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Tree peony

One of my lovely readers emailed me the other day to tell me that she had found my blog

months ago after goggling old linens and textiles, yet had hesitated to contact me, fearing

that her English wasn’t good enough. Our combined adoration of peonies put us on the same

page, yet again, and she sent me photos of her gorgeous tree peonies, and, after prompting,

told me a little more about herself and sent additional photos of her wonderful part of

the world in the south west of France…


My name is Karin Jansky. I’m a German Antique dealer and Interior consultant,

living in the Périgord.  Being an Antique Dealer combined with Interior consultancy

for about 30 years. The last 10 years I worked (exhibited) at the Decorative Antiques

and Textiles Fair in London-Battersea, which is 3 times a year, I know Jane Sacchi

quite well, she is the vetter for the textiles…

Tree peony bush

Incredible bush of tree peonies in Karin’s garden. Tree peonies require less chilling than

the herbaceous variety, have larger blooms, sometimes as large as dinner plates! The

blooms are ragged edged, ethereal tissues that emote into deeper tones and markings in

the center. Karin sums up their incredible history:

The tree peony, known as “Mudan” in Chinese, has been grown as an ornamental

plant since the Sui Dynasty (581-618) or even earlier.  Paintings and literature suggest

that the tree peony has been associated with Chinese culture for over 3.000 years.  “Mu”

means male, and “dan” means red.  “Mudan” means “a plant that can reproduce by both

seed and sucker.  Tree peony has also been called “Hua Wang” which means “The King of

Flowers”, and “Fu Gui Hua”, which means wealthy and honorable.  Height up to 2 meter,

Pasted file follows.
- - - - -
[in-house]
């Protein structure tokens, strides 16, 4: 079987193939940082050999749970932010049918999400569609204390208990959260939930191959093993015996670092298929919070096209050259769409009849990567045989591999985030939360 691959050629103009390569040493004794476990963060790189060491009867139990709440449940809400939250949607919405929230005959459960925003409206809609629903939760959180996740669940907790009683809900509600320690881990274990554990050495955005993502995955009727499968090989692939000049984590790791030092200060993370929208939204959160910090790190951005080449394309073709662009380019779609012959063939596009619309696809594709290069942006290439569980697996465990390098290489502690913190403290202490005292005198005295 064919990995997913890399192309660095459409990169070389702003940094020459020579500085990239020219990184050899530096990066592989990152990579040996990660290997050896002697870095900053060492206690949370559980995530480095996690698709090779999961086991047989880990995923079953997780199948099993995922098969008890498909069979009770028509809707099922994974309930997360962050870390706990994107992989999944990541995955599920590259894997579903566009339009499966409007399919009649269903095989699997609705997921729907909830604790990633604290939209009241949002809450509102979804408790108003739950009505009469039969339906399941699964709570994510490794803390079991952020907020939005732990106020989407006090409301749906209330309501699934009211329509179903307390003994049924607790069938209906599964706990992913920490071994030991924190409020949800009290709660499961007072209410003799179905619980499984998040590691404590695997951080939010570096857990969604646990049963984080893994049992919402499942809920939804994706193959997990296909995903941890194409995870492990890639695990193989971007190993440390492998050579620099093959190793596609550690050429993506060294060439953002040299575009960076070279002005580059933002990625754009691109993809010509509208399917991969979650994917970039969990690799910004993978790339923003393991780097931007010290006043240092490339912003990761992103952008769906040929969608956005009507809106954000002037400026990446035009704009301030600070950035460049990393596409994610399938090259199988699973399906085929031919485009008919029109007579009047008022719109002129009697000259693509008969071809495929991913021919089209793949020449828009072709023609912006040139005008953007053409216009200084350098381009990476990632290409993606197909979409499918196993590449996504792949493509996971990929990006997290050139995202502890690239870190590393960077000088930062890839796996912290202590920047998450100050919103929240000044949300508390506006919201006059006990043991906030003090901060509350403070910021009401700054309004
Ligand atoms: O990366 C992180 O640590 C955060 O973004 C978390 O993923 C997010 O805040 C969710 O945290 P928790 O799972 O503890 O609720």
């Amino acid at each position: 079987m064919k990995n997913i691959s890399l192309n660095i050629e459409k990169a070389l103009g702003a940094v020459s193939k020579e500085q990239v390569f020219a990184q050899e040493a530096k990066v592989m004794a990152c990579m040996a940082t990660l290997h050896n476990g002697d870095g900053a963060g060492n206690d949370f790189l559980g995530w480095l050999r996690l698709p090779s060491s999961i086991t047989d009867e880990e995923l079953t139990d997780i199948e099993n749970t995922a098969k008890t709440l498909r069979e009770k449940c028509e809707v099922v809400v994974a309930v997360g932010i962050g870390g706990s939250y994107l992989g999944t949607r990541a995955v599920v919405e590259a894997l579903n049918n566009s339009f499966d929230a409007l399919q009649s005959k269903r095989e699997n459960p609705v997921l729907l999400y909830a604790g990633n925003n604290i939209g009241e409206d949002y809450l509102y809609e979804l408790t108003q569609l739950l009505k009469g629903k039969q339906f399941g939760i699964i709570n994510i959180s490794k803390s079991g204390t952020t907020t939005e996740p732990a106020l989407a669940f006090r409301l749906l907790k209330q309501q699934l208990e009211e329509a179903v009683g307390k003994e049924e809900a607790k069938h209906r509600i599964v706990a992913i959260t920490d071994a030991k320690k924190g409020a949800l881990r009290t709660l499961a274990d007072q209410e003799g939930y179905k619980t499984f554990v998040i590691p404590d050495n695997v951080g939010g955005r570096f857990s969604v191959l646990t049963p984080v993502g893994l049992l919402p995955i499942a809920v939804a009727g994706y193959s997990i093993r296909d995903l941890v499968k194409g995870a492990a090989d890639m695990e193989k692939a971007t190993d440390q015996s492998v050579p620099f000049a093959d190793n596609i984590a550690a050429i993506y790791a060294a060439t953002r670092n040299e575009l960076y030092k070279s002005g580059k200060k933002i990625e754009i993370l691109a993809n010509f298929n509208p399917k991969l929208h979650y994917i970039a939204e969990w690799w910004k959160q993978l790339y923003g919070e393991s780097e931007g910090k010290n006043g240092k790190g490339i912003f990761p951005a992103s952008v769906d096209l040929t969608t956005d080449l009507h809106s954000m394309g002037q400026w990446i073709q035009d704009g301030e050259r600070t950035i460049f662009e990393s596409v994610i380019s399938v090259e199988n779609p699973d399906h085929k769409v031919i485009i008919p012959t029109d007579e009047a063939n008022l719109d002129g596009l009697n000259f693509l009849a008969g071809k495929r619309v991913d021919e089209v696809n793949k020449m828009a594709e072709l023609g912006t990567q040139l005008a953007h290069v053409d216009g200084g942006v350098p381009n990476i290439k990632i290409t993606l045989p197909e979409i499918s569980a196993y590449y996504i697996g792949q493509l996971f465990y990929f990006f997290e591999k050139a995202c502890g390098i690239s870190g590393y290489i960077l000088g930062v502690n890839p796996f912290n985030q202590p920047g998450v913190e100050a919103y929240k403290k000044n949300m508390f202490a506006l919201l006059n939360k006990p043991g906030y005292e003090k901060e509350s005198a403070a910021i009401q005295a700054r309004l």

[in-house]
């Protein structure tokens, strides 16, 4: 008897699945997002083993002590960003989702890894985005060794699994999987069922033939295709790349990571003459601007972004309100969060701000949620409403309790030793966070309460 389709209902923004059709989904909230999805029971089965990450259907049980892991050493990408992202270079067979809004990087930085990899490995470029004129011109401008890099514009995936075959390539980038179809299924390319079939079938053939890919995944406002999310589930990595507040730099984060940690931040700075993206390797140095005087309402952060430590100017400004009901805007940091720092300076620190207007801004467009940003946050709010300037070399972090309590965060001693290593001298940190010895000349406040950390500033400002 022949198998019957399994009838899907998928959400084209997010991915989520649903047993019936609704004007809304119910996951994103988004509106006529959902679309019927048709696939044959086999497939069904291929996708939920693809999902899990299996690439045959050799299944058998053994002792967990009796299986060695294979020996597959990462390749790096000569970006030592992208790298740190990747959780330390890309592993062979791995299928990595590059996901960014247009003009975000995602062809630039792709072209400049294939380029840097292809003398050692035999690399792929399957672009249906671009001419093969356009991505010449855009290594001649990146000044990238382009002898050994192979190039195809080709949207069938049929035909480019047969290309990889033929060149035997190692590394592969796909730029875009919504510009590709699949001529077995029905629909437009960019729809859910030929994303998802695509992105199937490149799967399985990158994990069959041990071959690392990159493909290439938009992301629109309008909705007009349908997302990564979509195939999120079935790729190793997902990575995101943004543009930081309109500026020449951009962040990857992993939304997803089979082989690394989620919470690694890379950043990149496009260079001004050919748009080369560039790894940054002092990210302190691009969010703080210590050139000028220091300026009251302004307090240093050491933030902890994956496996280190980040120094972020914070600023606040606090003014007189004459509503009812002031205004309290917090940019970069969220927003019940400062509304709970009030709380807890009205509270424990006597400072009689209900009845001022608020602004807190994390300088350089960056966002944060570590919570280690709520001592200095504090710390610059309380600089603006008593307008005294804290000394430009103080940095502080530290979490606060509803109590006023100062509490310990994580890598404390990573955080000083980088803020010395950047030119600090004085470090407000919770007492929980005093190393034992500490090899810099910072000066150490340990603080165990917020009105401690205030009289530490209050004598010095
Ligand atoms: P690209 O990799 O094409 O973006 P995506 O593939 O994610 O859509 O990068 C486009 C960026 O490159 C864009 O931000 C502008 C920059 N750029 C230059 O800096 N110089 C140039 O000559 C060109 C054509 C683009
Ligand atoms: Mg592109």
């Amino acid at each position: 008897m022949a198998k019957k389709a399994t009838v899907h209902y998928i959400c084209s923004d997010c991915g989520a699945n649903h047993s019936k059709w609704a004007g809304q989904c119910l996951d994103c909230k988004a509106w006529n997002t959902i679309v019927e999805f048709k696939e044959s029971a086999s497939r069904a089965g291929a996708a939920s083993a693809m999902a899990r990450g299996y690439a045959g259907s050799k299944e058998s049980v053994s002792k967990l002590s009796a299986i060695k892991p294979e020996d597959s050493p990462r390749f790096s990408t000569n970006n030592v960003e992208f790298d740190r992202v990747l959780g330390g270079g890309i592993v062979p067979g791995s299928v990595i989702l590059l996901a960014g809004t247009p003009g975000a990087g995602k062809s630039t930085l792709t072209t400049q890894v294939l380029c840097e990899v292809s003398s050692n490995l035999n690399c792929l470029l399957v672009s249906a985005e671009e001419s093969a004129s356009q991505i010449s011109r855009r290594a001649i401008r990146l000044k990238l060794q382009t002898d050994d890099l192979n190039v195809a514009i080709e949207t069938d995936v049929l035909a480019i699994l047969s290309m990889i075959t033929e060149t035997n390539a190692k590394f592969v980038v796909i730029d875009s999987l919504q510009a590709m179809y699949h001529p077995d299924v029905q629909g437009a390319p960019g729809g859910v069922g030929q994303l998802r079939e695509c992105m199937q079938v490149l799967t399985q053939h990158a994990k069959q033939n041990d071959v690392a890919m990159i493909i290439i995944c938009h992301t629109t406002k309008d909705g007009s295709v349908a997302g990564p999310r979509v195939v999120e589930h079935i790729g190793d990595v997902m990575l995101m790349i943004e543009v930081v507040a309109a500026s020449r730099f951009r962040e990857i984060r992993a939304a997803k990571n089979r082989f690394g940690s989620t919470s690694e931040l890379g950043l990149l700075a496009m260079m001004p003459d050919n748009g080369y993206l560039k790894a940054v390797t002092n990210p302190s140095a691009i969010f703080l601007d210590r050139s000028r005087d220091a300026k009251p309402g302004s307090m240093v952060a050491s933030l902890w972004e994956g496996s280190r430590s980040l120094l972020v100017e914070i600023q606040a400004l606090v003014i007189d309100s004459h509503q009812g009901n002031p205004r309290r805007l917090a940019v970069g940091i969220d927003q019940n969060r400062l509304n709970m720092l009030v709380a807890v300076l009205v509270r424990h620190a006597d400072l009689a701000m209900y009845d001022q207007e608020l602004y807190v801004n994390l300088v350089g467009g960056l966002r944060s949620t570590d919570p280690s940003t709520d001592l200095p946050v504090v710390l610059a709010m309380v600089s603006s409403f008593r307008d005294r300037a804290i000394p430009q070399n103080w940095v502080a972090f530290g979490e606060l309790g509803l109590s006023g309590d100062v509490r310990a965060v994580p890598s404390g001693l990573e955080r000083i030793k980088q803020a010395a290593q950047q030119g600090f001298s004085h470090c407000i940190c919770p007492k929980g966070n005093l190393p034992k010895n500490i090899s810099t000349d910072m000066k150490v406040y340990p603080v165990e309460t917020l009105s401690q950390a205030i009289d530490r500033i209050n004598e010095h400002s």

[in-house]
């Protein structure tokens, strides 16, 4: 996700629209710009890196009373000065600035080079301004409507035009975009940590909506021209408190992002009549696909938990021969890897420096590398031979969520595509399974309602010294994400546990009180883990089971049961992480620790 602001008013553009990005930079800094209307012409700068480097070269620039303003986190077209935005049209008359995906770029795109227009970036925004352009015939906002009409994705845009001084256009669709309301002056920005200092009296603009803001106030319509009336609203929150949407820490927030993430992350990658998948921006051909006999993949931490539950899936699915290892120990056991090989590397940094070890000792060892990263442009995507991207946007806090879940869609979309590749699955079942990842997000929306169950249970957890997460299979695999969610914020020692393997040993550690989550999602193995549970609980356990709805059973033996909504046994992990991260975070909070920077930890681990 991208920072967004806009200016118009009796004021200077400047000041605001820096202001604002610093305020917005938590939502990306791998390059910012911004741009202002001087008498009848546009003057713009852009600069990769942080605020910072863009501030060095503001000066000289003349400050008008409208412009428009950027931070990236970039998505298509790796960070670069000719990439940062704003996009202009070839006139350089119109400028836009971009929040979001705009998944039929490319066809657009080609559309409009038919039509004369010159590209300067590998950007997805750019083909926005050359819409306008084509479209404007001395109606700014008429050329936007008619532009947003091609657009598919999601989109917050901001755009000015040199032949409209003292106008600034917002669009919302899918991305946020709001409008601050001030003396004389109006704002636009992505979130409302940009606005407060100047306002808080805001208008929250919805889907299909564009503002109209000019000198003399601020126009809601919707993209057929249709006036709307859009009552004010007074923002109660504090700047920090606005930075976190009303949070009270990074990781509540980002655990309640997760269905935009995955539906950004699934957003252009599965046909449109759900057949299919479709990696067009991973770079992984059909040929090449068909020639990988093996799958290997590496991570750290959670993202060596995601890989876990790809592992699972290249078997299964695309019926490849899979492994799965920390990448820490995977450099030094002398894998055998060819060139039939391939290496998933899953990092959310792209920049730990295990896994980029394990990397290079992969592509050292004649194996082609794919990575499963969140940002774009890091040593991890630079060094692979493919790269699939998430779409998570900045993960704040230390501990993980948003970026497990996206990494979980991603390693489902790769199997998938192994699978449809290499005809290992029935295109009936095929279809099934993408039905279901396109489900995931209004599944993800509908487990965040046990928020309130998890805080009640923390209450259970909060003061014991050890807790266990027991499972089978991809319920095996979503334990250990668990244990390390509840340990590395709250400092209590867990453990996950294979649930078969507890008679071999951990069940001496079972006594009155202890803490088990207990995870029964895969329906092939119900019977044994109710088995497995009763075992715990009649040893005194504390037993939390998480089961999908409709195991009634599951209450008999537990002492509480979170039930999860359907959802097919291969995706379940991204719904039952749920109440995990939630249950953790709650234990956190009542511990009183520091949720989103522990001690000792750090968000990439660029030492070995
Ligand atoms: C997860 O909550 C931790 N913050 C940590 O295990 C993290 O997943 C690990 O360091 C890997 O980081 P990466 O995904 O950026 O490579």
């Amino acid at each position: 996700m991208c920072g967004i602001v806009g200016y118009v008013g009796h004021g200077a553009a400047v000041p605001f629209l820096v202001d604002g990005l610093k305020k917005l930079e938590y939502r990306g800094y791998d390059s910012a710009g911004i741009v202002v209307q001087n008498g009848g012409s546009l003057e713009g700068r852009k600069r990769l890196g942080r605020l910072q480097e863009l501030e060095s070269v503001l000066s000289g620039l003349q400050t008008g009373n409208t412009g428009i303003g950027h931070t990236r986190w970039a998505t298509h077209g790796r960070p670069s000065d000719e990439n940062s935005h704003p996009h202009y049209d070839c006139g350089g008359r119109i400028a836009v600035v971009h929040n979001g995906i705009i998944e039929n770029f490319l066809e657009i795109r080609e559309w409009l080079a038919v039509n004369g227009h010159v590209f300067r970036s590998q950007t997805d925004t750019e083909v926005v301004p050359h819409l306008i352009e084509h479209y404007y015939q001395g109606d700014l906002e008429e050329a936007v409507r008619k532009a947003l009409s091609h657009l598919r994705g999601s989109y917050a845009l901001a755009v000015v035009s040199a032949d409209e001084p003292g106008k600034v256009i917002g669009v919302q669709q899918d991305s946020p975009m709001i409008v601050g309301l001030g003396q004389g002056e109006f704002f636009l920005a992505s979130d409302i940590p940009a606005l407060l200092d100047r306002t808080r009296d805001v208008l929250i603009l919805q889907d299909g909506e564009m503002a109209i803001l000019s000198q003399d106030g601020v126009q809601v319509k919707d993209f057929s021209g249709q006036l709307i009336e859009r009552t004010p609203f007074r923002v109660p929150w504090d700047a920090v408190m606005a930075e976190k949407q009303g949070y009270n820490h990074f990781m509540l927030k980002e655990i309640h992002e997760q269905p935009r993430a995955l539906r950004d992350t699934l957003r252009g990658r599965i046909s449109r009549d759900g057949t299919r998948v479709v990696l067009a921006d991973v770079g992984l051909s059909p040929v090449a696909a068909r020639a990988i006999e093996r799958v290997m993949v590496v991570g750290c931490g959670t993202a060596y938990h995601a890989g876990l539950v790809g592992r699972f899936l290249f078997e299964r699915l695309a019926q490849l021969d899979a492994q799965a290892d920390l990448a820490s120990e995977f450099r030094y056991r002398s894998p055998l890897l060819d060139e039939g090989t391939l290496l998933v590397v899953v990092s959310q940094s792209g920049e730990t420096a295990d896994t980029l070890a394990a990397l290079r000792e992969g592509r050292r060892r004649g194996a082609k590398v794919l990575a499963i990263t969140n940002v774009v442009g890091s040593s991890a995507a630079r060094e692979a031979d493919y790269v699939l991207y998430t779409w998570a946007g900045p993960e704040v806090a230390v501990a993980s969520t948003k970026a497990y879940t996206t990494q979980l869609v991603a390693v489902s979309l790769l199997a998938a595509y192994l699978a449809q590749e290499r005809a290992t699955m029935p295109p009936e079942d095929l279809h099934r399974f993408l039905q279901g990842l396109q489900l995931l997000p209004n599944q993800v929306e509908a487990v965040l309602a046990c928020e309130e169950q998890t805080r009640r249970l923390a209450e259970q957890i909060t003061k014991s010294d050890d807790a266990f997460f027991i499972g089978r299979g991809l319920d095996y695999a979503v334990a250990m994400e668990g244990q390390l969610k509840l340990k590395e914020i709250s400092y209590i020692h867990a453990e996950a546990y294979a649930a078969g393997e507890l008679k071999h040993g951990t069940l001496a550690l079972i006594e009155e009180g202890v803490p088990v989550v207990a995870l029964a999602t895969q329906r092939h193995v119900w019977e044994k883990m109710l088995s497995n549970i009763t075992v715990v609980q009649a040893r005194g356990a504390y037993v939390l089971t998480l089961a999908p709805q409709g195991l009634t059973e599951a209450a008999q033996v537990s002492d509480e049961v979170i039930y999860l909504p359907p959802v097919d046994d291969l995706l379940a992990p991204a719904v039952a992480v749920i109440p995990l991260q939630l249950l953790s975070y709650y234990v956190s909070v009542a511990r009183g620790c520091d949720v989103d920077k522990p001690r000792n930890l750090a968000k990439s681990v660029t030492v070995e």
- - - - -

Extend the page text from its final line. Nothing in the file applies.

and some of them can get up to  500  years old!  They are a bit “capricious” if they don’t

like a place in the garden, but if they do…..what a pleasure!

Tree peony in French garden

In general in German we call them “Pfingstrosen” which means Whitsun roses

(because of the flowering season around Whitsun) and in the South of Germany

where I’m grown up on the country side they are called “Bauernrosen”  = Farmer’s roses.

French garden

Just love May with it’s fresh green, special light early mornings, special blue sky’s,

our birds are singing and we had such a,  for our region unusual, long and cold winter.

it’s so exiting for me to stroll around my simple country garden, discovering new

blossoms coming up. A glint of color here, a little bit there.  Simple but good!

French garden roses

This lovely white, tinged pink in bud rose was Karin’s mother’s favorite rose…

it reminds me of my Frau Karl Druschki, a c. 1901 Hybrid Perpetual

French garden

Coppery pink with a lavender blue salvia

I’m besotted with the stone house behind the roses…

rose against stone house in French garden

A deep velvety red clambering against the shutters…

French flea market find

Karin showed me many of her antiques as well…

French fire-gilded bronze curtain rings

Napoleon III, c. 1860…

Used as napkin rings

Antique Italian sconce c. 1800

Gilded Italian sconce

c. 1800

18th century French mirror

The gilded top of an 18th century

French mirror…

Interior of French stone house of antique dealer

At the base of the stairs…one of a set of  French chairs from a suite,

Attributed to Paul Follot, 1930-40’s

French antiques

Beautiful vignette…

I would love to share the beauty of nature and history with somebody.

Peonies, gardens,  French stone houses, shutters, antiques…

all my favorites…

Thank you for sharing them all with us Karin!